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Water-Related News

Seagrass in Sarasota Bay drops to 12-year low

Data show an 18% decrease in Sarasota Bay, or a loss of 2,300 acres of sea grass.

Following a variety of environmental and man-made factors, Sarasota Bay is experiencing a 12-year low in seagrass growth.

Preliminary results from the Southwest Florida Water Management District show an 18% decline in seagrass across Sarasota Bay, Roberts Bay and Little Sarasota Bay from 2018 to 2020. The loss equates to a total loss of 2,300 acres of sea grass.

Blackburn Bay showed a slight increase of about 13 acres, but the total acreage of seagrass coverage in the area is down from 12,853 in 2018 to 10,540 in 2020, officials reported. Seagrass levels have not been so low since 2008.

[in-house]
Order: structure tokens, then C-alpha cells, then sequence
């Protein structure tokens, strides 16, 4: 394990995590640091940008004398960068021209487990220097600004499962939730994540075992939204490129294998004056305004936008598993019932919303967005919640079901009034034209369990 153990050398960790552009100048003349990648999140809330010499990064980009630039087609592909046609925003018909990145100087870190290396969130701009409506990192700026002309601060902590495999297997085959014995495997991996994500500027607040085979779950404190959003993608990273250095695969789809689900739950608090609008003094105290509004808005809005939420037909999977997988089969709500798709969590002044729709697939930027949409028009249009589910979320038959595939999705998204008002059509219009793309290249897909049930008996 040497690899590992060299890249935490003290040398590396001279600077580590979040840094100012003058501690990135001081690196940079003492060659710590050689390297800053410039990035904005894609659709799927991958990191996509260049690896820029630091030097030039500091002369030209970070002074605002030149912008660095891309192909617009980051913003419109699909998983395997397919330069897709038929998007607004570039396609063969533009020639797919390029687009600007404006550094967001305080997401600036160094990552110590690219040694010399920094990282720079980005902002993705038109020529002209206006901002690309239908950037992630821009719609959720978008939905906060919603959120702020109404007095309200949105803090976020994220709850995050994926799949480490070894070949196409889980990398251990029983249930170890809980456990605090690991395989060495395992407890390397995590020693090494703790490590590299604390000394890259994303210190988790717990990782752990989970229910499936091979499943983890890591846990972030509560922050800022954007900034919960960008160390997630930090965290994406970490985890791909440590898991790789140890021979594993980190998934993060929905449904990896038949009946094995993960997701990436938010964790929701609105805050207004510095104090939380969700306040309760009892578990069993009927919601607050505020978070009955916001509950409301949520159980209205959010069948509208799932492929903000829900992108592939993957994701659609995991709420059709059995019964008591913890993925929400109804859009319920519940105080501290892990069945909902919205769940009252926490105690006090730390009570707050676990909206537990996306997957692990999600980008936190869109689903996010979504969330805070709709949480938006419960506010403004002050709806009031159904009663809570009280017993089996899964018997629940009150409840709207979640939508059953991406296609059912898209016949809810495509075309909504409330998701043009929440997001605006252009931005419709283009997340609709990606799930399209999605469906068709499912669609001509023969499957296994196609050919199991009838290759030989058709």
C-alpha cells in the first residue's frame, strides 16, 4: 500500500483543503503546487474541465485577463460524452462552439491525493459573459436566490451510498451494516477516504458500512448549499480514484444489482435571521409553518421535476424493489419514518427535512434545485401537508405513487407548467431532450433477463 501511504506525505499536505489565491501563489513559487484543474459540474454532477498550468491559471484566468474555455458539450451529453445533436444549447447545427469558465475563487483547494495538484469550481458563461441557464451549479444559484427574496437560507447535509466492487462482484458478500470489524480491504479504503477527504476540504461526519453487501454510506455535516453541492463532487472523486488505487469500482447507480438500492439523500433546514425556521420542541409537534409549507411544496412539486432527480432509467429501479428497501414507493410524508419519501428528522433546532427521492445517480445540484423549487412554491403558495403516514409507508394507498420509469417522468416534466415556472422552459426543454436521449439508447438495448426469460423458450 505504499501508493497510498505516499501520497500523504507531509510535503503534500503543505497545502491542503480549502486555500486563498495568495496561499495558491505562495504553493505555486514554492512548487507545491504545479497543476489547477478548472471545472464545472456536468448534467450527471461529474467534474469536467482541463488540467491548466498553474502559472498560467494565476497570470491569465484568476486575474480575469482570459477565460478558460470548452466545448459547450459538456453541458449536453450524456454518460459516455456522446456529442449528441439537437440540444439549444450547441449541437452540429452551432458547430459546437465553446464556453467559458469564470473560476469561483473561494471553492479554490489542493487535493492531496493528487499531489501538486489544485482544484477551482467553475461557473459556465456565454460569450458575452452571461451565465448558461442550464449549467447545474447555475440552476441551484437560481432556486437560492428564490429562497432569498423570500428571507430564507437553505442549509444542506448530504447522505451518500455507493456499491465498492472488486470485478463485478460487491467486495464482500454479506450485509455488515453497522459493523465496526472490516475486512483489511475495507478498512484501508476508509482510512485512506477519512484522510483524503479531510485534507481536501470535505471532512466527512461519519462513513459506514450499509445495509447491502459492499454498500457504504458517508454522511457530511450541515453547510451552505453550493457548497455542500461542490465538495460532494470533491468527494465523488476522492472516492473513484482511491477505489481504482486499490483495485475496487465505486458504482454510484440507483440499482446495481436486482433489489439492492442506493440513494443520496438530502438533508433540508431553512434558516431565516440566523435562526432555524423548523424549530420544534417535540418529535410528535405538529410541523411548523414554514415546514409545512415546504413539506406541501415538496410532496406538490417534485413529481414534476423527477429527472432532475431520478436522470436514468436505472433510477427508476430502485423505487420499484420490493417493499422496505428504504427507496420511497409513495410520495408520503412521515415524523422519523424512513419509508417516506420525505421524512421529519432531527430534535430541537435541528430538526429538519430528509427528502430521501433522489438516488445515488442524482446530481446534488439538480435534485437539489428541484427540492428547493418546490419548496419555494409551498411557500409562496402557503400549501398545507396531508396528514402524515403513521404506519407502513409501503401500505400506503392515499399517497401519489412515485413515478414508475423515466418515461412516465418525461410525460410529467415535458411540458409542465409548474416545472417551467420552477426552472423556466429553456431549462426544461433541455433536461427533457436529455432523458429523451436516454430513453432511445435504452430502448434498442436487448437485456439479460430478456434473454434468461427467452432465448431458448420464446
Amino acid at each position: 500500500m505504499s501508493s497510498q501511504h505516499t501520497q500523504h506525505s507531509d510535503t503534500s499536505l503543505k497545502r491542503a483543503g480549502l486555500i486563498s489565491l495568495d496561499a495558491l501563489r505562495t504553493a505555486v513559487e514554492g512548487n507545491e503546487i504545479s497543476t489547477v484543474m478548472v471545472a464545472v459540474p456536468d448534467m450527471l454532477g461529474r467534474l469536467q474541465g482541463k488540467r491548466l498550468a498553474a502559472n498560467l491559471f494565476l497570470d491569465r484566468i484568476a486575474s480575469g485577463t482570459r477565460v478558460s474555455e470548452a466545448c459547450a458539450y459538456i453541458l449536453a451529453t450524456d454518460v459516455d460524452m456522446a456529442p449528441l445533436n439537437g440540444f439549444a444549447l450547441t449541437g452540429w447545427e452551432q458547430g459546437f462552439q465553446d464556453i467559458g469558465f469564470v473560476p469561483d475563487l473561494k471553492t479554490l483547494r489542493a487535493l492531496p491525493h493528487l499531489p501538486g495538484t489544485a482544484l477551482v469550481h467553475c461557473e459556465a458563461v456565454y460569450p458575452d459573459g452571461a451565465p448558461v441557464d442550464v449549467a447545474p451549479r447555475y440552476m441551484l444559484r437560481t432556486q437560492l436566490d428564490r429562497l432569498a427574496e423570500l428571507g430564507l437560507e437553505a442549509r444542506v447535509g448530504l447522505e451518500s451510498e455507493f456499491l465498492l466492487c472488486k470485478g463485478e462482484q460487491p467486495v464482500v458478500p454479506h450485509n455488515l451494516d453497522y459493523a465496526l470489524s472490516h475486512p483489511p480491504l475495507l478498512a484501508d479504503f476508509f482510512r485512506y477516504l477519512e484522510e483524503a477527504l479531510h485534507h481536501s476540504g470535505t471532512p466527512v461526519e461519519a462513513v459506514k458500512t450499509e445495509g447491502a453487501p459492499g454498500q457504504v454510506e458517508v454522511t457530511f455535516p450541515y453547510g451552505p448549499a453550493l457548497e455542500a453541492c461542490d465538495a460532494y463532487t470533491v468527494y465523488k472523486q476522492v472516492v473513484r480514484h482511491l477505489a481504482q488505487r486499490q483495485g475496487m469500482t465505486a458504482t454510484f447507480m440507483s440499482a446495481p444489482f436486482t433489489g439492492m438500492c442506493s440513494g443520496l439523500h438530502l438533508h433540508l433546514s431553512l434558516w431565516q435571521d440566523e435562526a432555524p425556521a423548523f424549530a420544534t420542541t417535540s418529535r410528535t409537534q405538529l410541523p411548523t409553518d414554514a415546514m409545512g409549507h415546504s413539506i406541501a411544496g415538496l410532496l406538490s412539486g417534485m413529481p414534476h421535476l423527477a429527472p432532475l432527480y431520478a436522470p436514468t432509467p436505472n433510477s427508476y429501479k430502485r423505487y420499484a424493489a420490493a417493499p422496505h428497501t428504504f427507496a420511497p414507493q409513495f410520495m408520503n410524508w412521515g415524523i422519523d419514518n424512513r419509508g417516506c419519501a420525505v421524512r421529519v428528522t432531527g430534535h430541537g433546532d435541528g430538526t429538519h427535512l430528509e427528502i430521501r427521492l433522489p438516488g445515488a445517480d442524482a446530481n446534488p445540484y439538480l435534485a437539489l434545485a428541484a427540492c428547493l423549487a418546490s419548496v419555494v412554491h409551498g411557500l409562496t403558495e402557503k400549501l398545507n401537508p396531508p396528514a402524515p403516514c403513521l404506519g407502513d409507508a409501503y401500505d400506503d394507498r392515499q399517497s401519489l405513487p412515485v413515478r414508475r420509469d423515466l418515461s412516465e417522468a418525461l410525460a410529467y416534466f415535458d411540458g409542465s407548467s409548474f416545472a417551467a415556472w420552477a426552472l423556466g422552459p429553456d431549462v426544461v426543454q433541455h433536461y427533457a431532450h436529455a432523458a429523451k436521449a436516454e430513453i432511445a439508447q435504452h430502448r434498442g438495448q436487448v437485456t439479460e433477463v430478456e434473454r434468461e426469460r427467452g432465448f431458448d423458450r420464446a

Seagrass is an important indicator of water quality and ecosystem health because it serves a variety of purposes.

Seagrass act as a carbon filter and buffer against climate change by reducing pollutants from the water. It also supports 70% of commercial fish species in Florida and provides food and shelter for other marine organisms.

Although there are many reasons for the loss, factors such as red tide, Hurricane Irma and various human impacts have increased the level of harmful nutrients in the bay.